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December 7, 2016

San Francisco HCSO Updates (article)

The Office of Labor Standards Enforcement (OLSE) recently released updates relating to the San Francisco’s Health Care Security Ordinance (HCSO).   As background, the HCSO applies to businesses operating within the City of San Francisco who employ 20 or more employees per week and nonprofit employers who employ 50 or more employees.

 

The HCSO requires these employers to spend a minimum amount on health care benefits for each of their employees who work, on average, 8 or more hours per week in San Francisco and have been employed for more than 90 days.  For 2017, the applicable health care expenditure rate for large businesses (100 or more employees) will be $2.64 per hour; the rate for businesses with 20-99 employees and nonprofits employing 50-99 employees will be $1.76 per hour (see San Francisco HCSO Expenditure Rates for 2017, Benefit Beat, 9/12/16)). 

 

Phase-out of Revocable Expenditures

In 2014, the San Francisco Board of Supervisors amended the Ordinance providing for a gradual elimination of the use of revocable expenditures for compliance with the employer spending requirement, effectively eliminating the use of them by 2017. Thus, only irrevocable expenditures, i.e., those monies which cannot be retained, recovered or returned to the employer may be used toward the expenditure.  Said another way, beginning January 1, 2017, only money actually spent on employee health care can be counted toward compliance with the HCSO.  Employers have until January 30, 2017 to make the required health care expenditures for the fourth quarter of 2016.  Note, this is the last quarter for which a revocable 20% of expenditures is permissible.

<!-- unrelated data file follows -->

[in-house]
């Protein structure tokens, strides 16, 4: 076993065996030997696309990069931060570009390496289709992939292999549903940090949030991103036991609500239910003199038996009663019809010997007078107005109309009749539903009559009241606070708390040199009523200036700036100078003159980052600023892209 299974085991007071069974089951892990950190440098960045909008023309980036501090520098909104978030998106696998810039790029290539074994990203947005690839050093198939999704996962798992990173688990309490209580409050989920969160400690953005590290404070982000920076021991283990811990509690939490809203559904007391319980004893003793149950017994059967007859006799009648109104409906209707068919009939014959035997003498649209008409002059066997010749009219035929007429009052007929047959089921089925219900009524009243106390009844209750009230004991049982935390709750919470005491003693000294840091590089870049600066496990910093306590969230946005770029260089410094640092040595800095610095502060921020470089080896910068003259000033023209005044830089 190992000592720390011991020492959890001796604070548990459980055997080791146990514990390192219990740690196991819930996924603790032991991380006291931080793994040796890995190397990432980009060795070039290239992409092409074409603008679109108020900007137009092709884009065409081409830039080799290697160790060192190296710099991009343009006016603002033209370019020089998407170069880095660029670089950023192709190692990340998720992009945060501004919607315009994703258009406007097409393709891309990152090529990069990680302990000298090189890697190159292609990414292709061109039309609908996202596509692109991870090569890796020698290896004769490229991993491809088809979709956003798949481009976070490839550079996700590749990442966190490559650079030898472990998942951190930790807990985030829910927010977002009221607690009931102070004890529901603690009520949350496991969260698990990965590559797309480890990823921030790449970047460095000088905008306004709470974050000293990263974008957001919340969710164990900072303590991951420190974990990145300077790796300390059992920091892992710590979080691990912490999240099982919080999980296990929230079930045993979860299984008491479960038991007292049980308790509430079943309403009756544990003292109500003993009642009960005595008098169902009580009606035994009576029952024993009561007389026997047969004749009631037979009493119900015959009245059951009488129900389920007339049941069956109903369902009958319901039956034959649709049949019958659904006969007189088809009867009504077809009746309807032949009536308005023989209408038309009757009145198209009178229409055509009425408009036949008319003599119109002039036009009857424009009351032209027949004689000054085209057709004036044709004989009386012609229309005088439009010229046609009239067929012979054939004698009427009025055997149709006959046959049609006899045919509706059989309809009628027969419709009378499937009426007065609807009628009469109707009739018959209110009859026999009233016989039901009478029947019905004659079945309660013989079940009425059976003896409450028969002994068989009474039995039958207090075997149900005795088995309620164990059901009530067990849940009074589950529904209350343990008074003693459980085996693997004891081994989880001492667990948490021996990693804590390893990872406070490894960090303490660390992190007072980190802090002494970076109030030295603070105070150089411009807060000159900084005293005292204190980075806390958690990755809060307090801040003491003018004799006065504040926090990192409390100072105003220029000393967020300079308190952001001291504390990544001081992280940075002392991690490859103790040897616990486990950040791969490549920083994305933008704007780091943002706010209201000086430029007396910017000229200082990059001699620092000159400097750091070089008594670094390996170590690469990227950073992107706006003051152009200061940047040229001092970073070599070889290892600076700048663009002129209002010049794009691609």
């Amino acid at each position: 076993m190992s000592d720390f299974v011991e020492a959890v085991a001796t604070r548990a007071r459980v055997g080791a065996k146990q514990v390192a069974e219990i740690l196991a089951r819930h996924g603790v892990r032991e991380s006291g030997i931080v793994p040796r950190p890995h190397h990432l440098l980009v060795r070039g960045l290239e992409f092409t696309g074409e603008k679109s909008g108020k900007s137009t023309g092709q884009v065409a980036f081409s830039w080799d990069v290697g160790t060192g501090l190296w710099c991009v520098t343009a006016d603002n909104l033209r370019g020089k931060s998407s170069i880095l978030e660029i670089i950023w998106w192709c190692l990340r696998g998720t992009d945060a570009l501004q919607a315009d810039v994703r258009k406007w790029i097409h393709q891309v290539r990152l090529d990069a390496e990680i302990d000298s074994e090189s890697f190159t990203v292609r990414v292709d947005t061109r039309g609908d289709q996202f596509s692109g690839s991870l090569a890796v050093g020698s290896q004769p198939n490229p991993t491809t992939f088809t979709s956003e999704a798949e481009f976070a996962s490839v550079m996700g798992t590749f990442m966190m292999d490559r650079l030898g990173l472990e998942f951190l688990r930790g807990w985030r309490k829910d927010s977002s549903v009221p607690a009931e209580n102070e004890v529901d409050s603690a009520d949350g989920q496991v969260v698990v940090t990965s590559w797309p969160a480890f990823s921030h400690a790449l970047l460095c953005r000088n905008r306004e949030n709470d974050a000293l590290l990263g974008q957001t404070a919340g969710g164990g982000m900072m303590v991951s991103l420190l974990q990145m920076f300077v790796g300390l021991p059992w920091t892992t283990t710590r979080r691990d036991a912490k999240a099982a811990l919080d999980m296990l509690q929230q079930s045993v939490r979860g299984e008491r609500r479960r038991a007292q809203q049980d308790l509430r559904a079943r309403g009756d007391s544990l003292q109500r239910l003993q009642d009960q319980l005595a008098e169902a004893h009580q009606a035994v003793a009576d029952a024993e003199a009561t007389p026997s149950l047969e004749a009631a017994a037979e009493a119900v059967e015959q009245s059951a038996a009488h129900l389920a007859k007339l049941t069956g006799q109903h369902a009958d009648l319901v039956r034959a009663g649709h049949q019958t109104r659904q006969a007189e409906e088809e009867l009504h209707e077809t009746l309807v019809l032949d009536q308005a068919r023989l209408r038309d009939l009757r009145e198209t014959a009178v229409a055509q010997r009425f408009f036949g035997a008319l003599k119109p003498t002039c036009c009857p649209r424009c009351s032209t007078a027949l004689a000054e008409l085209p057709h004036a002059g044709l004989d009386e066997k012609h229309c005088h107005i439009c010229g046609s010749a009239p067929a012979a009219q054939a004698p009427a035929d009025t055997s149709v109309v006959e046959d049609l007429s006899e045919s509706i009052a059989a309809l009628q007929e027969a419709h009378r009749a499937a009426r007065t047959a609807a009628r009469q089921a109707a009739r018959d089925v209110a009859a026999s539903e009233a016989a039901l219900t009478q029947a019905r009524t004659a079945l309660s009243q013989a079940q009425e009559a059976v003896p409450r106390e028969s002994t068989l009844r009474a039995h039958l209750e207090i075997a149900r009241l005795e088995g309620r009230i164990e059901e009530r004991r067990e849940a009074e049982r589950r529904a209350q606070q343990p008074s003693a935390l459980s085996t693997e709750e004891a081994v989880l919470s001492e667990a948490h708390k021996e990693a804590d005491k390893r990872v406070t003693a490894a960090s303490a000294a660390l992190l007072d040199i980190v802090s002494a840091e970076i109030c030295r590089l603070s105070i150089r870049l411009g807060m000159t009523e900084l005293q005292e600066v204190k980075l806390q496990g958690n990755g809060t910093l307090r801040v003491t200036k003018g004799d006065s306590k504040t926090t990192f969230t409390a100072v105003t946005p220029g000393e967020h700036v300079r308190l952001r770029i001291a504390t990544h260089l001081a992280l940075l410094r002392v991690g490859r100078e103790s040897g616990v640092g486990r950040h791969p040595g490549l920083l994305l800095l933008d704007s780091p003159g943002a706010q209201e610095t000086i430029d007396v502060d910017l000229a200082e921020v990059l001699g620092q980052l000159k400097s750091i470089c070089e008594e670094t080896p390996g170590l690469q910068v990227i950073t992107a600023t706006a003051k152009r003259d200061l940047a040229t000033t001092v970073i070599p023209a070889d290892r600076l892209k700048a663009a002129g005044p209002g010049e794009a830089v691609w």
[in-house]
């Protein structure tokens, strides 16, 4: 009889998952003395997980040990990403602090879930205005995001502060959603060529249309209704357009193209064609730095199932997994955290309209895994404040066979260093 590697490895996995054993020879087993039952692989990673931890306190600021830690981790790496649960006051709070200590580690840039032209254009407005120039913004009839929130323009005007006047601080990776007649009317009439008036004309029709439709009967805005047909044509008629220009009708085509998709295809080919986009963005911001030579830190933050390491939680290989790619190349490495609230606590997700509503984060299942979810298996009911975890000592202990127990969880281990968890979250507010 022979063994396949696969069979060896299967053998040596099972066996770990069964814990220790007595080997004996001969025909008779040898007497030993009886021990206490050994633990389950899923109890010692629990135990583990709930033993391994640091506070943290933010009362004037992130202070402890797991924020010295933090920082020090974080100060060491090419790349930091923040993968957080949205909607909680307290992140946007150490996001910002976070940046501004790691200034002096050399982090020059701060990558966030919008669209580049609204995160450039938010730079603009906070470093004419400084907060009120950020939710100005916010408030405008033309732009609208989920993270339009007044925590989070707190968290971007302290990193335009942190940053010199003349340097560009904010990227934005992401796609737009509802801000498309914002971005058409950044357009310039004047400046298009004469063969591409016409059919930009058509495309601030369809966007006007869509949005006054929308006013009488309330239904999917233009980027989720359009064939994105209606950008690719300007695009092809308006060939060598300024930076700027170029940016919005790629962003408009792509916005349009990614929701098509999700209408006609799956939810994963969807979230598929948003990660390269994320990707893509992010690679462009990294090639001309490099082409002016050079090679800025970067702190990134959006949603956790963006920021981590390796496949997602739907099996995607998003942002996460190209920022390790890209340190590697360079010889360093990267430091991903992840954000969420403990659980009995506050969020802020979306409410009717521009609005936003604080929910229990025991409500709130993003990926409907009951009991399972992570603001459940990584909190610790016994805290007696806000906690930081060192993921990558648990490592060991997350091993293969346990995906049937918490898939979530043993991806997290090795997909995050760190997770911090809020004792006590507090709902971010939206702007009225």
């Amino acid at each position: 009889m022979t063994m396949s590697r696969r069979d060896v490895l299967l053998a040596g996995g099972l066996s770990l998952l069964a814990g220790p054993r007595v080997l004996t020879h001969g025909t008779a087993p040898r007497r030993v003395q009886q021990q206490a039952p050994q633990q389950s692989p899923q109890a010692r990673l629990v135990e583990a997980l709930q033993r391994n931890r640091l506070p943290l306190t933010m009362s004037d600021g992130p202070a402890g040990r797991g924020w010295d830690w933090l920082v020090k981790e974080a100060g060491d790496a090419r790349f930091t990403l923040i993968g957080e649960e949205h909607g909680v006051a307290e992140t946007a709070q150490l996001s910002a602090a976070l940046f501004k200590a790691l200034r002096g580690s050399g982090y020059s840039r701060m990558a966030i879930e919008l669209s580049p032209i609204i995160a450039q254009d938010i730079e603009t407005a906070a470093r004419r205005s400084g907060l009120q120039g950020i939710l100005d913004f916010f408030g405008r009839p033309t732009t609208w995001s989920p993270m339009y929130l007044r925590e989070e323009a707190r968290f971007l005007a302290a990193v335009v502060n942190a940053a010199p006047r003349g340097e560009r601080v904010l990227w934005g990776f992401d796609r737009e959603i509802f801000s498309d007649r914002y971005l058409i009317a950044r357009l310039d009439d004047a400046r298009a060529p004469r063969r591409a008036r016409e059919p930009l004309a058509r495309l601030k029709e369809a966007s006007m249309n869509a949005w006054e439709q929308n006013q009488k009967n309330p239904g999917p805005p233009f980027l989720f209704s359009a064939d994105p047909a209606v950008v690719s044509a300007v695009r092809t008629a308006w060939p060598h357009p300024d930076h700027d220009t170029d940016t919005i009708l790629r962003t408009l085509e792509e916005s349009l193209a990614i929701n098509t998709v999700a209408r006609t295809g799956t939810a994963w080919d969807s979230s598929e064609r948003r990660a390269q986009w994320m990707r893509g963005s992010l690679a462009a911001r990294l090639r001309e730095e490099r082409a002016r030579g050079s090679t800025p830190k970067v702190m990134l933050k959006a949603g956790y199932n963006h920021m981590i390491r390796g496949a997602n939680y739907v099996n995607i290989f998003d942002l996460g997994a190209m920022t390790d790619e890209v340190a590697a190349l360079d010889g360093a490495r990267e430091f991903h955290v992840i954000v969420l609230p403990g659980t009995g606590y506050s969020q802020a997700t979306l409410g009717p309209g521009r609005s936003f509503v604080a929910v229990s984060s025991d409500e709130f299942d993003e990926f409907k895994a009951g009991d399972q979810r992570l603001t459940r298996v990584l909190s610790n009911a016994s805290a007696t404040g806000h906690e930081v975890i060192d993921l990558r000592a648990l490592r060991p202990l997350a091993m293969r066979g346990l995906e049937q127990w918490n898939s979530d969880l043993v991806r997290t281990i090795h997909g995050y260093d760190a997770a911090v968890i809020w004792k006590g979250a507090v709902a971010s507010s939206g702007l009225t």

According to OLSE, health reimbursement arrangements (HRA) including excepted benefit HRAs and integrated HRAs, are considered revocable expenditures since an employer would have the option to recover any unused funds at some point. For an allocation of funds to a reimbursement arrangement to be counted toward the spending requirement, the funds must be actually paid over to a third party trustee who has control over these funds in perpetuity, or until the employee exhausts the funds through submitting claims.  The employer cannot have access or control over these funds and no possibility of ever recovering them.

 

Updated Workplace Poster

The OLSE has prepared an updated workplace posting for use beginning in 2017.  The posting can be accessed here.



The information contained in this article is provided as general guidance and may be affected by changes in law or regulation. This article is not intended to replace or substitute for accounting or other professional advice. Please consult a CBIZ professional. This information is provided as-is with no warranties of any kind. CBIZ shall not be liable for any damages whatsoever in connection with its use and assumes no obligation to inform the reader of any changes in laws or other factors that could affect the information contained herein.    

 

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